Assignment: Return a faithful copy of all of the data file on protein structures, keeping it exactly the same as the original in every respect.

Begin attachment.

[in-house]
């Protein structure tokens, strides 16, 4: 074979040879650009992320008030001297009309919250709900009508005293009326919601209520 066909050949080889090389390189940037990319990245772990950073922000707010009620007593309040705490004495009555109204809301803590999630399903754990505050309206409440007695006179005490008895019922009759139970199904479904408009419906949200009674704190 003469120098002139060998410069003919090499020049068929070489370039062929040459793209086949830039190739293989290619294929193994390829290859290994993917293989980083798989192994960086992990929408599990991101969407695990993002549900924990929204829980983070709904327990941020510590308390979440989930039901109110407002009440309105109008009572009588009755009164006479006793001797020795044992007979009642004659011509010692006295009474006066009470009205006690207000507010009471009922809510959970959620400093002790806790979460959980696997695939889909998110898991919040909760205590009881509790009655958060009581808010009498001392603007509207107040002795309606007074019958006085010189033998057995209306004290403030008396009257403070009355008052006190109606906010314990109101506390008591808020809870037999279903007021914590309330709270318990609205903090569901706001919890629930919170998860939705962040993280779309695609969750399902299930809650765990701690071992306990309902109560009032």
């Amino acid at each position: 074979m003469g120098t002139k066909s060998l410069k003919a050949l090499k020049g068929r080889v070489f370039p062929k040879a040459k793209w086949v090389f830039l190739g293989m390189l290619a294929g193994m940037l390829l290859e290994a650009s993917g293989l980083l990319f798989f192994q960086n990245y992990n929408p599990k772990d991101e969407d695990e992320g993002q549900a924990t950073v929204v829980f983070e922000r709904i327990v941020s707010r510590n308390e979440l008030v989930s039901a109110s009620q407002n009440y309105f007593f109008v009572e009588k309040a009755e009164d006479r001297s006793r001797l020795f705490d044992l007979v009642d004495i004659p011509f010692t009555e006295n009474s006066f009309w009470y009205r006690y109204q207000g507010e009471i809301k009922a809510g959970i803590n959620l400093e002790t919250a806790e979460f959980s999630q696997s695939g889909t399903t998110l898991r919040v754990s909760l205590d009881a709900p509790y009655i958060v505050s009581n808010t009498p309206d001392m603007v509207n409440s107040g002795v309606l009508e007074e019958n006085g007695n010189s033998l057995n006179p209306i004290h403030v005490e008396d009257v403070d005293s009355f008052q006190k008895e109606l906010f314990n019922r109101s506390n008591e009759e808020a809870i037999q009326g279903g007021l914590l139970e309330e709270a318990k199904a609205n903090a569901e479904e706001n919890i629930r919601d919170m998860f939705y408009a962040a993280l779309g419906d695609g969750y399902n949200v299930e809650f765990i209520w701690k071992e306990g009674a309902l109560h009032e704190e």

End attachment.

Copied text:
[in-house]
């Protein structure tokens, strides 16, 4: 074979040879650009992320008030001297009309919250709900009508005293009326919601209520 066909050949080889090389390189940037990319990245772990950073922000707010009620007593309040705490004495009555109204809301803590999630399903754990505050309206409440007695006179005490008895019922009759139970199904479904408009419906949200009674704190 003469120098002139060998410069003919090499020049068929070489370039062929040459793209086949830039190739293989290619294929193994390829290859290994993917293989980083798989192994960086992990929408599990991101969407695990993002549900924990929204829980983070709904327990941020510590308390979440989930039901109110407002009440309105109008009572009588009755009164006479006793001797020795044992007979009642004659011509010692006295009474006066009470009205006690207000507010009471009922809510959970959620400093002790806790979460959980696997695939889909998110898991919040909760205590009881509790009655958060009581808010009498001392603007509207107040002795309606007074019958006085010189033998057995209306004290403030008396009257403070009355008052006190109606906010314990109101506390008591808020809870037999279903007021914590309330709270318990609205903090569901706001919890629930919170998860939705962040993280779309695609969750399902299930809650765990701690071992306990309902109560009032």
């Amino acid at each position: 074979m003469g120098t002139k066909s060998l410069k003919a050949l090499k020049g068929r080889v070489f370039p062929k040879a040459k793209w086949v090389f830039l190739g293989m390189l290619a294929g193994m940037l390829l290859e290994a650009s993917g293989l980083l990319f798989f192994q960086n990245y992990n929408p599990k772990d991101e969407d695990e992320g993002q549900a924990t950073v929204v829980f983070e922000r709904i327990v941020s707010r510590n308390e979440l008030v989930s039901a109110s009620q407002n009440y309105f007593f109008v009572e009588k309040a009755e009164d006479r001297s006793r001797l020795f705490d044992l007979v009642d004495i004659p011509f010692t009555e006295n009474s006066f009309w009470y009205r006690y109204q207000g507010e009471i809301k009922a809510g959970i803590n959620l400093e002790t919250a806790e979460f959980s999630q696997s695939g889909t399903t998110l898991r919040v754990s909760l205590d009881a709900p509790y009655i958060v505050s009581n808010t009498p309206d001392m603007v509207n409440s107040g002795v309606l009508e007074e019958n006085g007695n010189s033998l057995n006179p209306i004290h403030v005490e008396d009257v403070d005293s009355f008052q006190k008895e109606l906010f314990n019922r109101s506390n008591e009759e808020a809870i037999q009326g279903g007021l914590l139970e309330e709270a318990k199904a609205n903090a569901e479904e706001n919890i629930r919601d919170m998860f939705y408009a962040a993280l779309g419906d695609g969750y399902n949200v299930e809650f765990i209520w701690k071992e306990g009674a309902l109560h009032e704190e």